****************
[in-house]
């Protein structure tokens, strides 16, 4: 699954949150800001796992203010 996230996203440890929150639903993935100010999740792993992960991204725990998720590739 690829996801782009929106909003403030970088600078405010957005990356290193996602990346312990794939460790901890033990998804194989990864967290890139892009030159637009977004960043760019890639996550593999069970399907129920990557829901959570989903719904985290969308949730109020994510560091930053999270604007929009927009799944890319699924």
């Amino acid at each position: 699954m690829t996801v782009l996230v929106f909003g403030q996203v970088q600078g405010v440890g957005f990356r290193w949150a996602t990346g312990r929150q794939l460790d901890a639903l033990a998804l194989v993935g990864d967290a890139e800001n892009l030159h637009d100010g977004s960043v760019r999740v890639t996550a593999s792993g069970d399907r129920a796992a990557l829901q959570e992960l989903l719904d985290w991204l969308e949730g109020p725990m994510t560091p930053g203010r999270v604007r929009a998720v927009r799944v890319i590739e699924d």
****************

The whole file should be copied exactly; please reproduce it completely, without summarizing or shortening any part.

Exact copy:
[in-house]
């Protein structure tokens, strides 16, 4: 699954949150800001796992203010 996230996203440890929150639903993935100010999740792993992960991204725990998720590739 690829996801782009929106909003403030970088600078405010957005990356290193996602990346312990794939460790901890033990998804194989990864967290890139892009030159637009977004960043760019890639996550593999069970399907129920990557829901959570989903719904985290969308949730109020994510560091930053999270604007929009927009799944890319699924």
């Amino acid at each position: 699954m690829t996801v782009l996230v929106f909003g403030q996203v970088q600078g405010v440890g957005f990356r290193w949150a996602t990346g312990r929150q794939l460790d901890a639903l033990a998804l194989v993935g990864d967290a890139e800001n892009l030159h637009d100010g977004s960043v760019r999740v890639t996550a593999s792993g069970d399907r129920a796992a990557l829901q959570e992960l989903l719904d985290w991204l969308e949730g109020p725990m994510t560091p930053g203010r999270v604007r929009a998720v927009r799944v890319i590739e699924d």